Oso berry is a classic west coast shrub. Its one of the earliest shrubs to burst into leaf and flower long before anyone else- often as early as early February.  Exceptionally fresh green leaves emerge vertically and for a time appear as rabbit ears lining the stems. On female plants fragrant chains of white flowers are showy in a very spring like way. Following pollination chains of charming fruit (the berries or plums)first turn yellow then red/orange and arrive at deep purple. They are reputed to be good. And even though I’ve known this plant my entire life i’ve never tasted a ripe berry. Seems like they disappear to wildlife very fast. There was a thicket of this early spring shrub near the bottom of our long driveway and it would leaf out and bloom in February and March. When I spotted those acid green leaves I knew that winter was over. To 8′ x 8′ quickly from a massively suckering central shrub. Branches soar up and arch out. All the better to observe the colorful fruit. Native, often under Oregon white oaks and in dry woods with Holodiscus discolor/ Ocean spray, Corylus cornuta californica /Western Hazel. By late spring this shrub has all but faded into the background. Often it will lose many or all leaves in a very dry summer, but its drought tolerance is phenomenal.  Fall color is soft yellow and shows up nicely on the dark forest floor. Its natural range is from the N. Bay area in CA north to extreme SW British Columbia. Always on the west side of the mountains. Stems force well when brought inside in December- January. Deer resistant and possibly rabbit resistant. This is a very wild looking shrub, goes well with other plants of that mein. Stirs early pollinators and even Anna’s Hummers. These are unsexed seedlings. Best in part shade to shade though it will tolerate full sun with a less refined overall look. Water lightly but consistently for the first summer then none in subsequent years. Virtually any soil type including heavy clay. Simultaneous bloom with flowering currants (Ribes sanguineum). A great garden pairing.  Oregon native plant.

My Favorites

Plant type:  |  Sun exposure: ,
Biome: , , , ,  |  USDA Hardiness zone: Zn6a -5º to -10ºF
Foliage color:  |  Foliage season: ,


Origanum libanoticum

From the middle East (Syria, Lebanon) this hop flowered species of Origanum has been a stalwart performer in our climate. Low and spreading stems create hop shaped structures that house the little protruding hot pink flowers. The hops are mostly light green but can take on pink tints. They are fully pendulous and the best way to display this plant is to site it on the edge of a precipice or wall or from the side of a container. To 8″ tall and 2′ wide when happy. Rich, well drained soil with light summer water. Begins blooming in May and continues unabated to September. One of the parents of several popular hybrids but we like the straight species quite a bit- it seems tougher. Graceful. Dies to a very low mound of foliage in winter. Cut back the previous seasons dead stems in early spring. Cold hardy and very showy.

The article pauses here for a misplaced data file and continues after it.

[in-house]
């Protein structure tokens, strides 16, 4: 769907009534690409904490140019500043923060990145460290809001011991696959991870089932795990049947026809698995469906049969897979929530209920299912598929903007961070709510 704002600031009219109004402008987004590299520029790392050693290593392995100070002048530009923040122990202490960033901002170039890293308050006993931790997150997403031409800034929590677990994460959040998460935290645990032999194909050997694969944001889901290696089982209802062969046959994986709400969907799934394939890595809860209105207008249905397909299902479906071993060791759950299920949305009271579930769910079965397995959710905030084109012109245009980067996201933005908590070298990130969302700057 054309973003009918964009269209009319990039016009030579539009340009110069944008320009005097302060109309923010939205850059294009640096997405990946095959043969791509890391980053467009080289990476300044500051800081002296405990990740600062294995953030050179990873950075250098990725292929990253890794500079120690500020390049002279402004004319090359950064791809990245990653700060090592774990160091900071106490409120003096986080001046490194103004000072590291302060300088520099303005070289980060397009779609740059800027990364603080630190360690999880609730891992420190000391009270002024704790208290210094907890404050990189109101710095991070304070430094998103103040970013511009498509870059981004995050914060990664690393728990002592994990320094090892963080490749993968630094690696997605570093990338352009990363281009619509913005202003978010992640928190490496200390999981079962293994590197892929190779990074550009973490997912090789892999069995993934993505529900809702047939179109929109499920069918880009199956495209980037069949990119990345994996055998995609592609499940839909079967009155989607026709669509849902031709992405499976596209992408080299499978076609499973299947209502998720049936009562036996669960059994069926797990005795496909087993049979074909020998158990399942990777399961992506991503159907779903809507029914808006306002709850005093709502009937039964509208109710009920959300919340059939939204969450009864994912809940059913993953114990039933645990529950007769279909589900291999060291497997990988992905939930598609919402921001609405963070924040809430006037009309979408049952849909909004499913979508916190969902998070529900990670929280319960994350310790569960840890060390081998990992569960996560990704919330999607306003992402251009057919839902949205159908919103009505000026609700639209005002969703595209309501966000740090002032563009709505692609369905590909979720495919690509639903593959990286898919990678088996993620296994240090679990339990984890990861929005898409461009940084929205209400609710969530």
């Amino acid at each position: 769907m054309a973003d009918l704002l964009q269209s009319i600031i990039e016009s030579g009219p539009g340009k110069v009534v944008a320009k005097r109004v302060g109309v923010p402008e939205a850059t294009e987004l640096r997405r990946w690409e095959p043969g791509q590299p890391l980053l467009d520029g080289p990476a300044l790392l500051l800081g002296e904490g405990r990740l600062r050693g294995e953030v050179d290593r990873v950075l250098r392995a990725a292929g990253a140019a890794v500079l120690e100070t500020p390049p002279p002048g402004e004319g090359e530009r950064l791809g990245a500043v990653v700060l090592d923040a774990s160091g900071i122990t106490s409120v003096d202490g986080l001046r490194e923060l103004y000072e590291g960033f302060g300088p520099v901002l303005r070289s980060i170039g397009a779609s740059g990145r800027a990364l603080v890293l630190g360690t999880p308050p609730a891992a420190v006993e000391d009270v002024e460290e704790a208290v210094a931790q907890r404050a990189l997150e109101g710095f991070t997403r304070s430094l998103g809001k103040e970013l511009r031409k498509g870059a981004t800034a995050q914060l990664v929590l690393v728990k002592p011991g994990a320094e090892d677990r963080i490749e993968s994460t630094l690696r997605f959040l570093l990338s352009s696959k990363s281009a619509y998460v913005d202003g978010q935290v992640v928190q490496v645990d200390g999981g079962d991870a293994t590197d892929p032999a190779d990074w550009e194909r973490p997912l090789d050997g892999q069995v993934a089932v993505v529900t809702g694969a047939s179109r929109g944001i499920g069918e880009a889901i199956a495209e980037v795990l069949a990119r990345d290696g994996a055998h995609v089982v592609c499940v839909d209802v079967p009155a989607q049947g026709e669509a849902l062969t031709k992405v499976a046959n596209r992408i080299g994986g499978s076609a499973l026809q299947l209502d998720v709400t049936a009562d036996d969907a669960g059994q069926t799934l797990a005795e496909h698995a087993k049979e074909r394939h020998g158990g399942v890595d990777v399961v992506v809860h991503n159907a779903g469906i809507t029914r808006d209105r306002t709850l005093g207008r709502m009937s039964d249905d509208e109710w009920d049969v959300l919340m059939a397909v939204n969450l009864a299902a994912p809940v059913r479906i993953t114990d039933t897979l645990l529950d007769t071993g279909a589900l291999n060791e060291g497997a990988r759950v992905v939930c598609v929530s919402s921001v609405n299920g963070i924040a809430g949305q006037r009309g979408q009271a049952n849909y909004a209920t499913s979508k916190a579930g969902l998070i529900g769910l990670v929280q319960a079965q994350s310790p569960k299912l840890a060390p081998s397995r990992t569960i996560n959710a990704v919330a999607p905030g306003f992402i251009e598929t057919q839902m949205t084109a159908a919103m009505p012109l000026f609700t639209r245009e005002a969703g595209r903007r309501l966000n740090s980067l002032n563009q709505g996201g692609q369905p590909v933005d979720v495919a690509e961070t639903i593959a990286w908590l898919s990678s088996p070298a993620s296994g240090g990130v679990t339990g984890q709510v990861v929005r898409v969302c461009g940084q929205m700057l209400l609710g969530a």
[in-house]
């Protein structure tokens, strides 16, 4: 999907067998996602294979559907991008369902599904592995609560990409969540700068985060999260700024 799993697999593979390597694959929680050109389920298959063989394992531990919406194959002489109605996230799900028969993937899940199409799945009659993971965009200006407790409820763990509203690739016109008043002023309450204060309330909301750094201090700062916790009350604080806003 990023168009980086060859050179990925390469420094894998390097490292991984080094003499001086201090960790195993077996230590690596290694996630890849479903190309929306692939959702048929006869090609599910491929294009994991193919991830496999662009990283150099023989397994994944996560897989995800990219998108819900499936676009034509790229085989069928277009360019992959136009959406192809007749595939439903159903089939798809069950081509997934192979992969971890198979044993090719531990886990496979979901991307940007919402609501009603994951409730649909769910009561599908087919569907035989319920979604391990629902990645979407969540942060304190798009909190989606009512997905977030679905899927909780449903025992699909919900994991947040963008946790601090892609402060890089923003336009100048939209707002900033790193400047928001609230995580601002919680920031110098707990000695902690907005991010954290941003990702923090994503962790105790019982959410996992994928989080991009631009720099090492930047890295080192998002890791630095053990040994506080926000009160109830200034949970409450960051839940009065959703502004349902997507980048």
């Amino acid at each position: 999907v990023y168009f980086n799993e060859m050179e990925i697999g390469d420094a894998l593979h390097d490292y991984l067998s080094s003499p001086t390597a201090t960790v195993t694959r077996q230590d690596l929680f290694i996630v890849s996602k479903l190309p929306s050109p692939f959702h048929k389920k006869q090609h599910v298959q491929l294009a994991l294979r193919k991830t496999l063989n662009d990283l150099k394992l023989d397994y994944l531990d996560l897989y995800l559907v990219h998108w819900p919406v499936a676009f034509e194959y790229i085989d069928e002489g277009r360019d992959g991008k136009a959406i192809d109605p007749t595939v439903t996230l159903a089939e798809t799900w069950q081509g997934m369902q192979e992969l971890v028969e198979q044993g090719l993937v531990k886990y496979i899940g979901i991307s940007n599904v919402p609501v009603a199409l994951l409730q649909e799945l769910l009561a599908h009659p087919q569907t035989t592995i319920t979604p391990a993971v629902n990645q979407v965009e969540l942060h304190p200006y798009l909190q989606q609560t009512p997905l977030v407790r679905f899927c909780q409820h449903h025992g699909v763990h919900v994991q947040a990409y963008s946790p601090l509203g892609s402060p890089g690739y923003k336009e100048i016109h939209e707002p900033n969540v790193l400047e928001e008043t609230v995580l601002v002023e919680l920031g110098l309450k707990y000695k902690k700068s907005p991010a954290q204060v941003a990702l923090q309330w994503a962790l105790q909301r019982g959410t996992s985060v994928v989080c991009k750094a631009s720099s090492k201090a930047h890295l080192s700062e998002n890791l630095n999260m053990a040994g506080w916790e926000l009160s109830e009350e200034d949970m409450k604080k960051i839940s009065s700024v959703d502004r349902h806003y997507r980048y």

My Favorites

Plant type:  |  Sun exposure:
Biome: , ,  |  USDA Hardiness zone: Zn6a -5º to -10ºF
Foliage color:  |  Foliage season:


Orlaya grandiflora

WE LOVE minoan white lace flower with its beautiful pristine white umbels held high above ferny green foliage. A true hardy annual native to the mediterranean. It makes a wonderful swath of lacey white to 18″-20″ tall. Long stems are ideal for cutting and this flowers lasts in vases wonderfully. Blooms repeatedly from late spring to mid summer.. Cut spent flowers and they re-bloom. Open disturbed soil that has been well dug- and a little organic fertilizer to spur vigor. Full sun. Borders, cutting gardens, cottage gardens- virtually anywhere. Re-seeds in open disturbed soils (no competition). Light summer water.

 

My Favorites

Plant type:  |  Sun exposure:
Biome: , ,  |  USDA Hardiness zone: Zn6b 0º to -5ºF
Foliage color:  |  Foliage season:


Pelargonium ‘Garden Bouquet’